﻿ The Coupling Constants of Force Fields
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The Coupling Constants of Force Fields

The formulas for the forces due to various field involve constants whose magnitudes depend upon the system of dimensions being used. Because of this these constants, such as Planck's Constant h, cannot be fundamental. A fundamental constant must be dimensionless.

One of the most famous dimensionless constants is the fine structure constant. This is the ratio of the constant in the formula for electrostatic force to hc where h is Planck's constant divided by 2π and c is the speed of light in a vacuum.

## The Electrostatic Force

Coulomb's Law of Electrostatics is that the force between two charges q1 and q2 separated by a distance r is given by

#### F = (1/(4πε0))q1q2/r²

where (1/(4πε0)) is a constant equal to 9×109 kg*m3/s2. The quantity ε0 is known as the permittivity of free space.

The charge of any body is essentially equal to the net number of elementary charges it contains times the value of the elementary charge; qi=qeni. Thus the force formula could be represented as

#### F = (1/(4πε))qe²n1n2/r²

Thus the force constant in units of kg*m3/s2 is (1/(4πε))qe²=(8.98755×109)(1.60218x10-19)² = 2.30709×10-28 kg*m3/s2. The ratio of this constant to hc=3.1616×10-26 kg*m3/s2 is 7.297213×10-3 or approximately 1/137.04

## The General Case

The electrostatic case suggests that the structure constant for the general case would be kμ²/ (hc) where k is the force constant and μ is the unit of charge. But the more general force formula would be

#### F = kqQf(r/r0)/r²

where f(z) is a function of the dimensionless ratio r/r0 and r0 is a length parameter for the force. The generic charges q and Q are multiples n and N of the unit of charge μ so the force formula is more properly

#### F = kμ²f(r/r0)nN/r² which may be put into the form Fr²/f(r/r0) = kμ²nN

Now it can be said that the proper formula for the structure constant for a force is kμ²/ (hc).

## The Gravitational Force

Newton's Law of Gravitation is that the force between masses m1 and m2 separated by a distance r is given by

#### F = Gm1m2/r²

where G is a constant equal to 6.67259×10-11 m3/kg.

The mass of any body is essentially equal to the number of nucleons it contains times the mass of a nucleon; mi=mnni. Thus the force formula could be represented as

#### F = Gmn²n1n2/r²

Thus the force constant in units of kg*m3/s2 is Gmn² = (6.67259×10-11)(1.6749×10-27)2 =1.871855×10-64 kg*m3/s2.

The ratio of this constant to the product of h-bar and the speed of light in a vacuum, hc=3.1616×10-26 kg*m3/s2, is 3.76915×10-39. This is 5.166×10-37 times the structure constant for the electrostatic force.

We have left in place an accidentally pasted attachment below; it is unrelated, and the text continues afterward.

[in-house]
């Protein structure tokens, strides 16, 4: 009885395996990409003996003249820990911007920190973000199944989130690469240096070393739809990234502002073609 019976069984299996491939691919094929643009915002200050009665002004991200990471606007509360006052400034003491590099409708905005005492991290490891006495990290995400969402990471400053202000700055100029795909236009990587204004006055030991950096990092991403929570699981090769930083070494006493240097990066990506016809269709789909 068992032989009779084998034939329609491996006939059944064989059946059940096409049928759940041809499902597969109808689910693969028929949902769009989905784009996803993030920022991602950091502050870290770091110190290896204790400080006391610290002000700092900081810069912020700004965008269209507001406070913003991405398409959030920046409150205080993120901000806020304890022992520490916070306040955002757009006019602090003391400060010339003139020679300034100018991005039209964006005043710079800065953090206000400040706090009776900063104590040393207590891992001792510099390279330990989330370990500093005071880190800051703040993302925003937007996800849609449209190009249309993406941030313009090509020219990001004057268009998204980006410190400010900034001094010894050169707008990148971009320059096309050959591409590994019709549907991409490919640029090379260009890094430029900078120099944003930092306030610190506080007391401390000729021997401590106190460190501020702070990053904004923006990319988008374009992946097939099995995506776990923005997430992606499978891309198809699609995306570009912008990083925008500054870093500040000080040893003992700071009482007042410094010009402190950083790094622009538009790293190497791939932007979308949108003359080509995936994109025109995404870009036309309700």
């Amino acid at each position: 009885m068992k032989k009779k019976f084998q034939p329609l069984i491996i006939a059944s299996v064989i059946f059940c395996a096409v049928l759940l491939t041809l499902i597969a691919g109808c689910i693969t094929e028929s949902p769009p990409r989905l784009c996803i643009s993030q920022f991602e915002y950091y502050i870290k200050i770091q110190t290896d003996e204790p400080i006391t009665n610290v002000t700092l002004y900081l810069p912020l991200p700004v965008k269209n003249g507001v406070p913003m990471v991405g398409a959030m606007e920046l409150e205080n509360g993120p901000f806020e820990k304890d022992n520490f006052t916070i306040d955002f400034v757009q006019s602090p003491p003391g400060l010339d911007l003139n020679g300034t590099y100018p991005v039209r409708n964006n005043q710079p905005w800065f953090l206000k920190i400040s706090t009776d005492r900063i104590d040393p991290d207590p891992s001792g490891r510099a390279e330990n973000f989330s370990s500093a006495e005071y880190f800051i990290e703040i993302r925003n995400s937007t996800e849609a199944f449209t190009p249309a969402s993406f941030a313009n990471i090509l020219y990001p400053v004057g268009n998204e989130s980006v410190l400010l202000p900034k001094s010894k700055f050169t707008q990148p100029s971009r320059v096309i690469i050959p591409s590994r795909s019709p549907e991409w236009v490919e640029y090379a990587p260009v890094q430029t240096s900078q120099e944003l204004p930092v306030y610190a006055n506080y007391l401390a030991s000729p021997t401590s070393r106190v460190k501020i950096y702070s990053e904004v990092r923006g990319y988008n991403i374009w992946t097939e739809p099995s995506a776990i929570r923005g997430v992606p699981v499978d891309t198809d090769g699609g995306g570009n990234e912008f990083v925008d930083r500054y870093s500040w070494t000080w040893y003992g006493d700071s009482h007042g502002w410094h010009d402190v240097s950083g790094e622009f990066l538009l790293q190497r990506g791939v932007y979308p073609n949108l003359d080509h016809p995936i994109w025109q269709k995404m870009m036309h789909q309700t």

## The Nuclear Strong Force

The force between two nucleons may be given by the formula

#### F = H*e−λr/r²

The justification for this formula is that the nuclear force is carried by particles subject to decay; i.e., the π mesons. The population of remaining particles is a negative exponential function of the time since emission which translates into a negative exponential function of distance. These remaining particles are spread over an area of 4πr². The intensity is thus proportional to e−λr/r². For more on this model see Nuclear Force.

A value of r0 may be found such that 1/r0 is equal to λ.

An estimate of H based upon the separation distance of the nucleons in a deuteron being 3.2 fermi is 3.392372×10-26 kg*m3/s2. This makes H equal to 1.073105hc=(1/0.931875)hc; i.e., the coupling constant for the nuclear force is 1.073105≅1. This is 147.08 times the value for the electrostatic force.

## The Weak Nuclear Force

This is a name given the phenomenon that Enrico Fermi proposed in 1933 for explaining the energy distribution of electrons ejected in the beta decay of nuclei. There is no proposed force formula for the weak nuclear force. The only way for estimating the coupling constant for the weak force is the suggestion that the lifetime of particles is inversely proportional to ths square of the coupling constant of the force associated with the nuclear decay.

Let αW and αS denote the coupling constants of the nuclear weak and and strong forces, respectively.

The ratio of the lifetimes of particles due to the weak force to those due to the so-called nuclear strong force is 9×10−14. This means that

#### (1/αS²)/(1/αW²) = 9×10−14which is the same as (αW/αS)² = 9×10−14and hence αW/αS = 3×10−7

Since αS≅1 this means

## Conclusion

If the fine structure constant for the electrostatic force is denoted as α then the coupling constant for gravitation is 5.166×10-37α, that of the nuclear strong force is 147.08α and that of the weak force is 4.11×10-5α.

Planck's constant is a dimensioned quantity and so its magnitude can literally be any positive value. Nothing of physical significance can depend upon its magnitude. It is proportional to the fine structure constant α and the constant of proportionality depends upon the dimensions used.